ZoneMinder keeps data in images; there’s video, only a series of images that will make up a video once played. The monitor interface changes when set to record or motion detect, with the ability to properly rewind and pause the recording. The motion detection creates events you can view in a separate pop-up window, skipping between each event and playing them frame by frame.

Step 16 Networked camera

While USB cameras are nice and easy to set up, they’re not especially practical for a lot of surveillance-style operations. ZoneMinder supports specific networked cameras though, which are listed in the wiki we’ve linked to in the resources. These can be connected similarly to the way normal cameras are.

Step 17 Configure wireless camera

A lot of wireless cameras will use DHCP to assign an IP address when connected to the ethernet for you to then configure in Windows or Mac. That’s not going to work here, so connect it up and then use:

$ nmap -sP [Local].[Network].[Address].*

This should help you find out where it’s added itself. You should then be able to access the settings within the camera to change password and set a static IP on the Wi-Fi.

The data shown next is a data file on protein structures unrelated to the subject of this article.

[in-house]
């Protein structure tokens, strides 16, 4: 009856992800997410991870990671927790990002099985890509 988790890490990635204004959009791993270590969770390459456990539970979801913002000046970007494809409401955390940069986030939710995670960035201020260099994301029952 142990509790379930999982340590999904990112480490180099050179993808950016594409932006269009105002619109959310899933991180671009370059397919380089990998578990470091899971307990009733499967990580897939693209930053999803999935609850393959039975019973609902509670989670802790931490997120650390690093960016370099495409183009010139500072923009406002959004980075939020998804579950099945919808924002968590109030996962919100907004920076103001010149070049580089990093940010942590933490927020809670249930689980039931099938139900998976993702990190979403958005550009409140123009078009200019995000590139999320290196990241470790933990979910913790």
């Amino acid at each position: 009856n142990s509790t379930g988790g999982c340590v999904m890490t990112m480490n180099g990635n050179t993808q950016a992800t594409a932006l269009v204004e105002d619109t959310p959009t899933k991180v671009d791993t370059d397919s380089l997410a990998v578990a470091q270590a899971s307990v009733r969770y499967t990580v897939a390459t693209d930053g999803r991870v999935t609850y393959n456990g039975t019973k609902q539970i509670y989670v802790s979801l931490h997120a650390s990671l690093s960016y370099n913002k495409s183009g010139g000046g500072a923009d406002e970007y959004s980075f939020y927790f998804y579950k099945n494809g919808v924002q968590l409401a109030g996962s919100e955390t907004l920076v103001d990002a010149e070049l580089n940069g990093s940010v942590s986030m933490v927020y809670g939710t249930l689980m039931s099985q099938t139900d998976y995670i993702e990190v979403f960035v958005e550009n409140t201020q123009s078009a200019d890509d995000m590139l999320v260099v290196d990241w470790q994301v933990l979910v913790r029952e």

Step 18 Add wireless webcam

Note down the IP address of the webcam you set, make sure it’s turned on and connected to the wireless before heading back to ZoneMinder. Click on Add New Monitor and change the source type to remote. Set the function to whatever you wish.

Step 19 Webcam IP

Make the remote protocol HTTP and the method Simple. You’ll need to enter the connection details for the webcam as such:

[username]:[password]@[IP Address]

Set the port to the correct port for your device and look up the host path for your camera. This is sometimes videostream.cgi.

Step 20 Storage concerns

If you continue to record events and locations, you’ll quickly run out of storage space. A quick and easy way to fix this is have ZoneMinder record over itself from the beginning when it runs out of space. Go to Filters at the bottom and use the PurgeWhenFull filter. Select a percentage and save it.

Step 21 Create zones

Cameras can be allocated to different groups. A good way to utilise this feature is to create groups for any specific areas you’re keeping an eye on. To do this you’ll need to click on the Monitor field below the date on the main page. Click new, and create a group to assign cameras to them.

Step 22 More to do

ZoneMinder is a powerful tool and you can do more with it as part of CCTV or keeping an eye on things. You can set up an automated email server to send you alerts when there’s activity, for example. There’s even an interface for smartphones, with ZoneMinder apps available on the Google Play Store.